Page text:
I will be reading at the Wandsworth Fringe Variety Show at the splendid Balham Bowls Club on May 13. Also on the bill is dixieland jazz, avant-garde performance art and a stripping granny. Outfit planning starts now.
Twenty four Seven Blossom Review … February 6, 2015
Chris Beckett for London Grip and his 24/7B thoughts here.
A call from lovely Robyn at the Poetry Society. ‘Interflora have been in touch’ she said ‘And they want someone to write a formula for the perfect love poem to assist bouquet-buying customers with their romantic messages on flower cards this Valentine’s Day. Are you up for it?’
I pondered hard. There’s no such thing as a formula for a poem of course … but all the work I do via Jaybird is to do with connecting poetry with new audiences, so I thought that I probably could find a way to jink and wangle some sort of poem recipe that stayed true to my beliefs about the utterly unformulaic nature of the art, but also provided some genuine advice for people wanting to turn a memorable phrase for their Valentine sweethearts. Besides, the title poem of my last book is about a flower stall, I’m currently researching Keats’ floral imagery for another Joy Forever event and we’re working on a garden poetry programme at the Poetry School – flowers and love and poetry are already as entwined in my thought processes as ivy climbing up grapevine.
Here’s what I came up with – x(p + b + c + o)
A week to go till Valentine’s Day. Plenty of time to write something beautiful.
Best Friends Forever … a new anthology December 2, 2014
The launch last night of this lovely thing - an anthology of poems about female friendship, edited by Amy Key and published by The Emma Press.
I’d always wanted to write a poem about Rizzo (most magnificent of the Pink Ladies girl gang in ‘Grease’), and when I did the maths last year and worked out that she’d be 70 now, I thought Amy’s BFF call-out for poems would be the perfect spur to write her a birthday tribute. ‘O God, 70, Can You Believe?? Come Over. No Cake’ is on page 48 – other poets included are Rachael Allen, Emily Berry, Liz Berry, Sophia Blackwell, Sophie Collins, Nia Davies, Francine Elena, Annie Freud, Sophie Herxheimer, Holly Hopkins, Emma Jeremy, Suzanne Joinson, Angela Kirby, Fran Lock, Amy Mackelden, Sharanya Manivannan, Kathryn Maris, Karen McCarthy Woolf, Rebecca Perry, Rachel Piercey, Kathy Pimlott, Andrea Quinlan, Jacqueline Saphra, Brenda Shaughnessy, Catherine Smith, Martha Sprackland, Camellia Stafford, Claire Trévien, Megan Watkins, Laura Webb and Alison Winch.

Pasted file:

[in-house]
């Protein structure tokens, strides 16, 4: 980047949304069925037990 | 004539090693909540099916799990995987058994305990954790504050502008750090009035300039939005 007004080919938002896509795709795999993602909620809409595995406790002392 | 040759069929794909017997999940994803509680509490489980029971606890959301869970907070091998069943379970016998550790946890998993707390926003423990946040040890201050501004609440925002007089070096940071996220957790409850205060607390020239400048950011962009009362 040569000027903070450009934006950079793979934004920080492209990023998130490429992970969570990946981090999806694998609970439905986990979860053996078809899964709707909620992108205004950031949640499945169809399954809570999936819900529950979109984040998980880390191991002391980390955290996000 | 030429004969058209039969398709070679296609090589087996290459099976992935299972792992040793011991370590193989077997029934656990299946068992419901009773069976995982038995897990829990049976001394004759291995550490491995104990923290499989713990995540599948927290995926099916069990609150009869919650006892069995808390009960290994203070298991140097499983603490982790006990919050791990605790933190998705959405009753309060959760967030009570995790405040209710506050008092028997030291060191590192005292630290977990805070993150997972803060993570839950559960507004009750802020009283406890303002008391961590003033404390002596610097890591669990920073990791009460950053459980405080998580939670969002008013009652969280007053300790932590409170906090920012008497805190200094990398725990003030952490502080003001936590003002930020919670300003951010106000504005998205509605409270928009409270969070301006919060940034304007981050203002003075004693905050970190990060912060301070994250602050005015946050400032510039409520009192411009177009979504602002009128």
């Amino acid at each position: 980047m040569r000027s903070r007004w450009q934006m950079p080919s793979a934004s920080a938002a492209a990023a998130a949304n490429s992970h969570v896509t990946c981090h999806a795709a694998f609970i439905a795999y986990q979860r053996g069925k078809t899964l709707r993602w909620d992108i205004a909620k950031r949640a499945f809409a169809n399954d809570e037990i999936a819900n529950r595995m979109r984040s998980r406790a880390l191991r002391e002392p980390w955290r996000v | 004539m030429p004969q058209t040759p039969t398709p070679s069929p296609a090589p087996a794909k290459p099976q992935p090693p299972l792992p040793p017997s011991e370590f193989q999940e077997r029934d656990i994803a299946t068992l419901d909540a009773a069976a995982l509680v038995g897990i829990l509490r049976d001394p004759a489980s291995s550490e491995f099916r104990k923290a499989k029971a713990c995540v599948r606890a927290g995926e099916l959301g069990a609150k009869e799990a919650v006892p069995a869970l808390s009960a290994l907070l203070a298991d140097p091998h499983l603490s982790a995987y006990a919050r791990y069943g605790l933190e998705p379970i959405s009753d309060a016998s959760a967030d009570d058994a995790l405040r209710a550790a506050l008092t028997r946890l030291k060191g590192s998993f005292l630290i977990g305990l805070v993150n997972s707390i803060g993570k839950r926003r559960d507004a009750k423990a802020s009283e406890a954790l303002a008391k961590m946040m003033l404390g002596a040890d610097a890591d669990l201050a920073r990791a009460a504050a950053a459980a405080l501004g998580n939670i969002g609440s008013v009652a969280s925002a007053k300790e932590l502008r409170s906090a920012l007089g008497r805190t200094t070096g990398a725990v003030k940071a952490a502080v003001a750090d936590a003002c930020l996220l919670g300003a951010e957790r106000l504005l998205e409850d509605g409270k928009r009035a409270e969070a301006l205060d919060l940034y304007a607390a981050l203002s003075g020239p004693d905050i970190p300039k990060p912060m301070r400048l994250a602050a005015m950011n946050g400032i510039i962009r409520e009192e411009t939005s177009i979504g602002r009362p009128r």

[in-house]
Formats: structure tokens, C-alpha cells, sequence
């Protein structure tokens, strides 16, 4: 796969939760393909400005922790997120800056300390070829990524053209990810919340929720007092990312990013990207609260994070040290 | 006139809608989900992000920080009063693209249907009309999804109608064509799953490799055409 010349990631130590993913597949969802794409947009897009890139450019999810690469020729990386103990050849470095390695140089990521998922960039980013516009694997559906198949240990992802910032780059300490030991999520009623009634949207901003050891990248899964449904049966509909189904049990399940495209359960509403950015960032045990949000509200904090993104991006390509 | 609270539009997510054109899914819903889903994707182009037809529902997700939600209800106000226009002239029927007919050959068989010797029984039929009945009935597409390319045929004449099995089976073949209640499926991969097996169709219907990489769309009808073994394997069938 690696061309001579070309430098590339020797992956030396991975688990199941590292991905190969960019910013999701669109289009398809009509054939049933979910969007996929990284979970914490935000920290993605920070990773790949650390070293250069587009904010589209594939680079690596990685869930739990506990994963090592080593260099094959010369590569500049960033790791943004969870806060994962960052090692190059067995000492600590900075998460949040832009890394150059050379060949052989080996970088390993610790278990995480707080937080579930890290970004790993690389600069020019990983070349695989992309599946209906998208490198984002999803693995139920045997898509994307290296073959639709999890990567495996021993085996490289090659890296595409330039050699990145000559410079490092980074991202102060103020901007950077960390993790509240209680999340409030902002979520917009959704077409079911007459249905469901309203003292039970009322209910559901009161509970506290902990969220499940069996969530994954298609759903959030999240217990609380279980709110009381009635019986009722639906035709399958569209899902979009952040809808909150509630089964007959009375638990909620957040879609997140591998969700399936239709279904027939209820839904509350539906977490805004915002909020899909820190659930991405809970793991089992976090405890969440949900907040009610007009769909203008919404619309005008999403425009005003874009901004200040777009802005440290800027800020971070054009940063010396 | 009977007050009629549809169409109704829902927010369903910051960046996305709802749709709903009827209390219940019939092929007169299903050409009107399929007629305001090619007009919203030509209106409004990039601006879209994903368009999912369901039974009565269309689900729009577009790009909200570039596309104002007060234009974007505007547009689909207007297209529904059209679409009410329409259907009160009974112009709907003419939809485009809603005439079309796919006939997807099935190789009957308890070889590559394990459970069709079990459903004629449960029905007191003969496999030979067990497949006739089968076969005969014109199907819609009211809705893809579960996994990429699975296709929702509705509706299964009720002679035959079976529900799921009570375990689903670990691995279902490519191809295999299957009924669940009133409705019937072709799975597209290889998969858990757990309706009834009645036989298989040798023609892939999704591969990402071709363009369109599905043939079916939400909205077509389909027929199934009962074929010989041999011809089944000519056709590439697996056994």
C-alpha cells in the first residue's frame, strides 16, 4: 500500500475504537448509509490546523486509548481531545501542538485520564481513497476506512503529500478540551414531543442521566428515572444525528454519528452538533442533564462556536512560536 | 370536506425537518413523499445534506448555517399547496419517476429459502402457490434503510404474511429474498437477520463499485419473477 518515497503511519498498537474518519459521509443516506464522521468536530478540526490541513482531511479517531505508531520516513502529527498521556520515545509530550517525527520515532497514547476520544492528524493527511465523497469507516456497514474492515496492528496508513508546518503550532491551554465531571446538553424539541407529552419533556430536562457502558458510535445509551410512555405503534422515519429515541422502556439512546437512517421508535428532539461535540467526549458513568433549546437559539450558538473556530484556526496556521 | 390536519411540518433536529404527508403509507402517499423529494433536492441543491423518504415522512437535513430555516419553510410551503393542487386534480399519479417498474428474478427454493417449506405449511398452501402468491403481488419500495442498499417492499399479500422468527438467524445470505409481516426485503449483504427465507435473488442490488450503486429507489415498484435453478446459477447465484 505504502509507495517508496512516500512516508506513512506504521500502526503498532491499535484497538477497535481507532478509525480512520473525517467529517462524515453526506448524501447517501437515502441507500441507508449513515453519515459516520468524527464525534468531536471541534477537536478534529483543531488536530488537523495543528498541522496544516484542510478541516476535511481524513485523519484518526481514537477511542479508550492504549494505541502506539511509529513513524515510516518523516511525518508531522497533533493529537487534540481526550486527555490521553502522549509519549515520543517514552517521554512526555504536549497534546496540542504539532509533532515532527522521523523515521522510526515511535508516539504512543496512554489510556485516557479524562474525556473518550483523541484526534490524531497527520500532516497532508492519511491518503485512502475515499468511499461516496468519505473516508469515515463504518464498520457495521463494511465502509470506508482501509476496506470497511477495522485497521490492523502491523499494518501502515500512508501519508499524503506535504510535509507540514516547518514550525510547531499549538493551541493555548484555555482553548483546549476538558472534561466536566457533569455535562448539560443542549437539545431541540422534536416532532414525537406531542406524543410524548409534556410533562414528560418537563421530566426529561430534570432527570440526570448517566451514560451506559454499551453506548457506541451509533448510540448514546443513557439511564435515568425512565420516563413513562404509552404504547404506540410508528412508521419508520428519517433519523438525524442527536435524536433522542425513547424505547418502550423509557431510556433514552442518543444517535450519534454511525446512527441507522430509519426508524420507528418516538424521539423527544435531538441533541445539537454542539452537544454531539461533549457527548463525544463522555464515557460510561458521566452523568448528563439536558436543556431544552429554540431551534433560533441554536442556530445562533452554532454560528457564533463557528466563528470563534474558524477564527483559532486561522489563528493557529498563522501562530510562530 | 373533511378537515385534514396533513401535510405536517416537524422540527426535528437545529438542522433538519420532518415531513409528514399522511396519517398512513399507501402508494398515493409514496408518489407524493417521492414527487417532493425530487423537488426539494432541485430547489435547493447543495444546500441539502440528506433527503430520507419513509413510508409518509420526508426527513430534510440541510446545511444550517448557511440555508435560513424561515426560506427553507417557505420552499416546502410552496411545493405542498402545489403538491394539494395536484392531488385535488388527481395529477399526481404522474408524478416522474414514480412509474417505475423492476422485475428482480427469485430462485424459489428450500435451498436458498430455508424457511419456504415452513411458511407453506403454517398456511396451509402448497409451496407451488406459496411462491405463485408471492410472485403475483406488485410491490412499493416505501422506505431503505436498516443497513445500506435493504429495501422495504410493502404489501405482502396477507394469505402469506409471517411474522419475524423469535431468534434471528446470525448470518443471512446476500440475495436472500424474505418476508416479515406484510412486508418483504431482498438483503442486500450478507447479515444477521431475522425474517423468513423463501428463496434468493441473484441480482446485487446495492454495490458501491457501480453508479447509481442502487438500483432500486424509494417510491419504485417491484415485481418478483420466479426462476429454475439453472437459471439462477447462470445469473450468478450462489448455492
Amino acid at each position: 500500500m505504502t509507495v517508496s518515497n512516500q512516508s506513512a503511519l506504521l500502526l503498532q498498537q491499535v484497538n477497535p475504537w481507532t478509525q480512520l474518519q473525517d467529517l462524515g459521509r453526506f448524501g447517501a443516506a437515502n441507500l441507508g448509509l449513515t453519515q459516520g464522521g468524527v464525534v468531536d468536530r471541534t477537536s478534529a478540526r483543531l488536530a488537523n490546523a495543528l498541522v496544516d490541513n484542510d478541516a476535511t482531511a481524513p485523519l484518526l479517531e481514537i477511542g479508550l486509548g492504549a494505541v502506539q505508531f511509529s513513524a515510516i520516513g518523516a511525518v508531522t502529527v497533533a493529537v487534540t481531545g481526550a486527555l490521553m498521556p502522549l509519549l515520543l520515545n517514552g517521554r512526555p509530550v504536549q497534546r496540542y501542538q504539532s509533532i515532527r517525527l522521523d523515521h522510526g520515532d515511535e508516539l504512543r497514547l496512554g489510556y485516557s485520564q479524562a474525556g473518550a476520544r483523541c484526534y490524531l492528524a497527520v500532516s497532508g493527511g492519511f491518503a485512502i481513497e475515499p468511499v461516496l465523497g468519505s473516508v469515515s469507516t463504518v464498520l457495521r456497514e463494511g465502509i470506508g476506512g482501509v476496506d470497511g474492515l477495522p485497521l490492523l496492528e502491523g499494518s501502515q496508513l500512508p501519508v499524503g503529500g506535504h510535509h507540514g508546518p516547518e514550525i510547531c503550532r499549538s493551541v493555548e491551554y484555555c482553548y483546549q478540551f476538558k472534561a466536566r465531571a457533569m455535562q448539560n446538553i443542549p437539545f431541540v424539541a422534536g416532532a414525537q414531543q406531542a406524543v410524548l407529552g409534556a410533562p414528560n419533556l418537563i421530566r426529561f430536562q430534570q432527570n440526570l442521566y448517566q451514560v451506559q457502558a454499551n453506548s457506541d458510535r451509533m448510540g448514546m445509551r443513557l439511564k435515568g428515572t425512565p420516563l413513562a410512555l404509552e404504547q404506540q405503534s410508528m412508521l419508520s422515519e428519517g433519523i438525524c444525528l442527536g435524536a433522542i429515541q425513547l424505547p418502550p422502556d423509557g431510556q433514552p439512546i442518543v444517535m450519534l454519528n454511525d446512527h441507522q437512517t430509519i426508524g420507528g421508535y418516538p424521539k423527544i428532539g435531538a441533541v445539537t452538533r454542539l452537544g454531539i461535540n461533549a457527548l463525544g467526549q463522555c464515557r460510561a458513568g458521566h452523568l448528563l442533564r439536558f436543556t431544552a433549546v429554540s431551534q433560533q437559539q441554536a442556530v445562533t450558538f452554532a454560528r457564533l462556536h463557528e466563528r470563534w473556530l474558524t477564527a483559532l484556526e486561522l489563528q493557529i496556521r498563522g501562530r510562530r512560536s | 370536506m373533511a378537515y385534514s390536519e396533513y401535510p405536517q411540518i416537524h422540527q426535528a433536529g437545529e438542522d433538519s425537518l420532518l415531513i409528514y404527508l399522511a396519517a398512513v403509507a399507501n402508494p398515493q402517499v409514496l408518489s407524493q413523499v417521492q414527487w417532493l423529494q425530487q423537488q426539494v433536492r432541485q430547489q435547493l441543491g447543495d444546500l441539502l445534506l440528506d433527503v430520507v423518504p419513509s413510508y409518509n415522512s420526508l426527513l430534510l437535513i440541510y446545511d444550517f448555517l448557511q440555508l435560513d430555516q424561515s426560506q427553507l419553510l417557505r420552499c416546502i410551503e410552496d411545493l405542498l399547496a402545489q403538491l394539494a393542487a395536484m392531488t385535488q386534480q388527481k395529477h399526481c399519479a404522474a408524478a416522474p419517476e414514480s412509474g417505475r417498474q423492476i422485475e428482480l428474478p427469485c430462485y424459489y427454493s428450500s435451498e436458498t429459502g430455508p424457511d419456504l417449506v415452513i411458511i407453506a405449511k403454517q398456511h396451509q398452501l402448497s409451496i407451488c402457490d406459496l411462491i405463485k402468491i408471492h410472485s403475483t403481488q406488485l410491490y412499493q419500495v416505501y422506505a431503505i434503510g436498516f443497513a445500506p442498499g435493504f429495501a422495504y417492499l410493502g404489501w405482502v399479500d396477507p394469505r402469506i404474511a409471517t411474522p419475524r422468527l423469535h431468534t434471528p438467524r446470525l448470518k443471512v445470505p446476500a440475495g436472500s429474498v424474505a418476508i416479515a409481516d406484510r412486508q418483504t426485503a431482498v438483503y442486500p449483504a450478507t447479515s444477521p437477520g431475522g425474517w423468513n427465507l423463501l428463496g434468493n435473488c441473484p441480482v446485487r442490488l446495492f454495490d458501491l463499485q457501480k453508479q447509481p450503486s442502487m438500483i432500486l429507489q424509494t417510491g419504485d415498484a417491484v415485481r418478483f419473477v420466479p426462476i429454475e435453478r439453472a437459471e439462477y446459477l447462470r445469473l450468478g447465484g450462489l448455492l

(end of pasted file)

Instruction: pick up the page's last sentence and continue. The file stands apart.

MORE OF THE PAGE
J Bird in Jaywick October 9, 2014
Last year, I worked on my first proper residency, as a guest of Essex County Council. The brief? To work with various community groups in Jaywick on the Essex coast (officially Britain’s most deprived region) to create a poem to be permanently installed round the base of their Martello Tower. I kept a separate blog about the experience here http://poetinthetower.wordpress.com/, but now the project is complete: the main poem has been cast in concrete set in a ring round the tower. I wrote two more poems with groups in Jaywick – one was based on the favourite flowers of the allotment society, and one was a shaped collection of the short and long term plans of visitors to Clacton Airshow, the edges of which could be seen from Jaywick beach. The flower one didn’t quite work, but I was pleased with the Red Arrows poem which featured both cheese rolls and chihuahuas.
Here’s the main poem. It’s installed to be read clockwise from the entrance to the tower, all the way round and back to the entrance, and to read it, you have to walk it. The stanza lengths (1 line, 2 lines, 3 lines, 2 lines, 1 line which WordPress won’t let me reproduce, grr) correspond to the stepped design of the reclaimed timber pathway that circles the tower – the tower stands in concentric rings of wooden walkway, gravel, concrete poem and wildflowers, like ripples. In between the words are stamped the regimental badges of the soldiers who were garrisoned in the tower in the early 1800s. Jaywick is a place buffeted by environmental and social forces, so I made something that means as you walk a clockwise circle to read the poem, you perform some sort of spell of enclosure and protection.
Take a turn about the tower.
Follow in the bootsteps of the soldiers who came here
to guard the sea, to keep the coast clear.
Through summer’s heat and winter’s gales
soldiers, staunch as brick-built walls,
watched the horizon, watched out for sails.
A circle protects what’s yours to defend:
to walk this path is to stand your ground.
Follow the soldiers, follow them round.
Walthamstow Garden Party July 23, 2014
I’ve just cut out 300 paper hearts on which you can write foodie love poems on Saturday and Sunday at the Appetite Festival part of the Garden Party. And preparations for the latest A Joy Forever – also on Saturday and Sunday – are coming along lovely …